Then, as if that wasn’t enough, after the gig finale Waters and Gilmour hugged on stage like old friends and introduced the only other living member of their old band onto the stage: Nick Mason. All three living members of Pink Floyd, on stage, at the same time, and I was there to see it. Mind numbing stuff!

Here’s a video medley Gail put together of the pictures she took throughout the gig. Thee were permitted before the gig started so no copyrights were broken.


On the Friday we toured many of the hotspots we had outlined: Trafalgar Square, Westminster, Whitehall, Buckingham Palace, etc., stopping off for lunch, coffee, drinks and dinner later in the evening. Gail took many, many pictures during the course of the weekend and most were probably taken on this day than any other.

Saturday was spent in the markets of Camden, shopping for all kinds of weird and wonderful things for Gail’s studio. My reward was I got to watch the FA Cup Final in the Dublin Castle, where we spent the rest of the day as it turned out before going for dinner across the road. I’ve never left Camden sober and this day proved to be no different.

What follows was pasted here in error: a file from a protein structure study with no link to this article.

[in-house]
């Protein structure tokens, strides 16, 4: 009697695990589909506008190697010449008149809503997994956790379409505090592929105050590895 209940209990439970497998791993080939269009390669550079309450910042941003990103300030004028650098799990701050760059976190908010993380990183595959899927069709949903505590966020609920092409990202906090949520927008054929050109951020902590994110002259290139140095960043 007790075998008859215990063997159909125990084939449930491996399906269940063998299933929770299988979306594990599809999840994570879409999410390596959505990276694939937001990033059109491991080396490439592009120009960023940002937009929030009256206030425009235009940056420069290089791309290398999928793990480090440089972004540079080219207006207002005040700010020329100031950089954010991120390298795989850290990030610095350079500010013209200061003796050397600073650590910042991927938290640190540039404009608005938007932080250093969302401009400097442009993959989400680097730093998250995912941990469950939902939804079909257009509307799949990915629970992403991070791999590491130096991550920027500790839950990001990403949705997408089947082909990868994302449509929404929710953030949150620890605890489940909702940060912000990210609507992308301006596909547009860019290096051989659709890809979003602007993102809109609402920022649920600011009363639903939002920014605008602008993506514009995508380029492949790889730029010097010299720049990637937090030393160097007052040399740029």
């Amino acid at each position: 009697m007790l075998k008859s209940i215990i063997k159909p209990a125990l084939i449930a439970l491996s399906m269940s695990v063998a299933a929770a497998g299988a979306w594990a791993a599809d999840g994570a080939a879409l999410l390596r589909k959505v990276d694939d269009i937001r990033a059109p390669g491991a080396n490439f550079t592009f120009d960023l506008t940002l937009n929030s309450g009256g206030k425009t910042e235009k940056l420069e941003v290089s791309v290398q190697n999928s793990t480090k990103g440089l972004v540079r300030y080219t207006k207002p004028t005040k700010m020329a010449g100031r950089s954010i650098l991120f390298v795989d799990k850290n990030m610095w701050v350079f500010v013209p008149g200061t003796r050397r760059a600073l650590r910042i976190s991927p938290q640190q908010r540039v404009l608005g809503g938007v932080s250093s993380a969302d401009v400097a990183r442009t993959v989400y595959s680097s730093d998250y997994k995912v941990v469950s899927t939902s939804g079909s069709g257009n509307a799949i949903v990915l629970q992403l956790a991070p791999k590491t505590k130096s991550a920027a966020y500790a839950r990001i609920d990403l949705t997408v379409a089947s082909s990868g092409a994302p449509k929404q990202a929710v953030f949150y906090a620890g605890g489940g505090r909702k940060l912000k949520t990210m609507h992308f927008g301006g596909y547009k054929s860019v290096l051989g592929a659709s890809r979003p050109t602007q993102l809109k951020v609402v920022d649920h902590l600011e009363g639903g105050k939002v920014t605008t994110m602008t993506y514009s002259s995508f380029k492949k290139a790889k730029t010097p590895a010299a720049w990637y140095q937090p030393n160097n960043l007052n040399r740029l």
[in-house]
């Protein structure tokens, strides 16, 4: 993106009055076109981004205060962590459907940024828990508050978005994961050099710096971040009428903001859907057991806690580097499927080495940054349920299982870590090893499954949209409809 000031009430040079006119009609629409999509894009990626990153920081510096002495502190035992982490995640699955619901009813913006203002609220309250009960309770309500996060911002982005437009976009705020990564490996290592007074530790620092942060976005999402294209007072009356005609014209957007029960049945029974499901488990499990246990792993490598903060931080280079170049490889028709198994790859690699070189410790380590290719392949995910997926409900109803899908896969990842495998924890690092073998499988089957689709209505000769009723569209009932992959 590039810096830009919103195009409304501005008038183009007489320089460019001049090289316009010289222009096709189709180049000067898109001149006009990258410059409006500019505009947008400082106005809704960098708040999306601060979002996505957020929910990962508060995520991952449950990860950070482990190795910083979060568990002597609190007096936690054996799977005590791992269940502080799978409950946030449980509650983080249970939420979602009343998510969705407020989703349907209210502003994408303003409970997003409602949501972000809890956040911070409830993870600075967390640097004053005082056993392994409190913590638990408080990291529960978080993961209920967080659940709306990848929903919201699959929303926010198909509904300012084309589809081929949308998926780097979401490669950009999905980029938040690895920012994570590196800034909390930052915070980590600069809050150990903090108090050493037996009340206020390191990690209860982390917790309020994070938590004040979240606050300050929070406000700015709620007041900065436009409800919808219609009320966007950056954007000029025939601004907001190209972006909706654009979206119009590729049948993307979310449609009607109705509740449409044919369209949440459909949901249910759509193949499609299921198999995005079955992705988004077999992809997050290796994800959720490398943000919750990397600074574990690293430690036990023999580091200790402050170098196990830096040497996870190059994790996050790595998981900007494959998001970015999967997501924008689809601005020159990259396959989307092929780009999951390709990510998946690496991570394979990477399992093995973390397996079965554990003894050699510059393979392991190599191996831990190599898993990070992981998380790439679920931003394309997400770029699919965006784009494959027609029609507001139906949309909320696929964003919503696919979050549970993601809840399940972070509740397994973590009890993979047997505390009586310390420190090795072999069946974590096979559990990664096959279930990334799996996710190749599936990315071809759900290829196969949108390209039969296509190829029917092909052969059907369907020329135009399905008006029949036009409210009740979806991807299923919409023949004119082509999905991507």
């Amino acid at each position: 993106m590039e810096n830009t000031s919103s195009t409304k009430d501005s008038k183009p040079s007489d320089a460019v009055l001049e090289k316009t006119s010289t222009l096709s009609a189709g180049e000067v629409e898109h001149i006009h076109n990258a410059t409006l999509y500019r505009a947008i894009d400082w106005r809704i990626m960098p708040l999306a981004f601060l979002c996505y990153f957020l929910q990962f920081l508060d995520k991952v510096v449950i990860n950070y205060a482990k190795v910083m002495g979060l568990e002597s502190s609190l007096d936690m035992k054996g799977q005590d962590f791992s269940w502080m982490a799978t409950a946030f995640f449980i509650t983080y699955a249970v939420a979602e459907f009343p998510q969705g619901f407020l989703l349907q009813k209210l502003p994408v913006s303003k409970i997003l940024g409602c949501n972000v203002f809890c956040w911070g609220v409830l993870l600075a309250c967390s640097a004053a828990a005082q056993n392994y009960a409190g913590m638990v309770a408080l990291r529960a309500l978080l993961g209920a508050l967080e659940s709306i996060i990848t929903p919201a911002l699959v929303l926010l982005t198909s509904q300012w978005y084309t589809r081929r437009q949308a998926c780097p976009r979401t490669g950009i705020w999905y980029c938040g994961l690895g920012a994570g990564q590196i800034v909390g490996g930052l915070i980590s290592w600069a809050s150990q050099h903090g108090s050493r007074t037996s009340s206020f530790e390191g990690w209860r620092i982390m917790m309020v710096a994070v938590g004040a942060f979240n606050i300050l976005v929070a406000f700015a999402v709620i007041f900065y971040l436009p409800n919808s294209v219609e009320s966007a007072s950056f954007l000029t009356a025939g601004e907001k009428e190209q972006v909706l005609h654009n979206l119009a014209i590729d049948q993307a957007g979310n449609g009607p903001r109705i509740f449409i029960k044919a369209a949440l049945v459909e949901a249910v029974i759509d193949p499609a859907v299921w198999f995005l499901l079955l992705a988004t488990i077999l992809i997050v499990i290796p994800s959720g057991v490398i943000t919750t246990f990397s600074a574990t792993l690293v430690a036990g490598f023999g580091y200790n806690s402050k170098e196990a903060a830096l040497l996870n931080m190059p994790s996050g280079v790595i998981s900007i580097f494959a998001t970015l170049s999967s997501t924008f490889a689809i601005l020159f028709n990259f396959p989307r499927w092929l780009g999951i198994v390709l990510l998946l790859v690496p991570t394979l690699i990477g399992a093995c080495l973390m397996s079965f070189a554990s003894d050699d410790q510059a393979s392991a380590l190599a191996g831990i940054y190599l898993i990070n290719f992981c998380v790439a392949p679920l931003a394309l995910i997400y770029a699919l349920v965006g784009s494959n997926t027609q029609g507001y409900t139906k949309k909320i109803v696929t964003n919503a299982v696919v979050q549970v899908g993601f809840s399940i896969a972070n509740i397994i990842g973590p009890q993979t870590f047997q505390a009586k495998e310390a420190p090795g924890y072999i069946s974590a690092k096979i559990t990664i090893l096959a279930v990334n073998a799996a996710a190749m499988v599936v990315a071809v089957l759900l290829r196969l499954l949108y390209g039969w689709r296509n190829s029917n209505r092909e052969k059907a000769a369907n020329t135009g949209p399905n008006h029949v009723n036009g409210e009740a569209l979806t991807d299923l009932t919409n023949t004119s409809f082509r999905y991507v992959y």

Our flight on the Sunday wasn’t until later in the evening so we took in another long walk along the river and stopped for a Sunday lunch. The bistro we chose was much posher than we realised and it ended up being a 3-course meal with all the trimmings. But hey, it was a special occasion, and I’ve never tasted a lamb shank quite as good as the one I had that day.

While Gail was taking photographs I too was involved in my own creativity: a notebook was filled with many scorching satirical and objectively reflective words – a new chapbook has been outlined and will be forthcoming!

I think that should do it for today; this has gone on long enough.

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About Colin Galbraith

Thriller author, music fan, St Mirren fan, fluff chucker, rabbit tamer, outstanding fake faller. Loves cannoli.
This entry was posted in Food, Drink and Bevvy, Music, Photography, Poetry, Travel, UK, Writing and tagged , , , , , , , , , , , , , , , , , , , , , , , , , , , , , , , . Bookmark the permalink.

2 Responses to London and an Oral Saga

  1. The trip sounds great.

    wisdom teeth are the worst. Getting my wisdom teeth out was worse than the operation to get a brain tumor out. I’m not kidding. And I was completely down for a week after, and it took weeks before I felt like myself again. My sympathies.

  2. Brenda says:

    OH MY GOD! That sounded much worse than your initial tweet. Love the slide show. Thanks for sharing.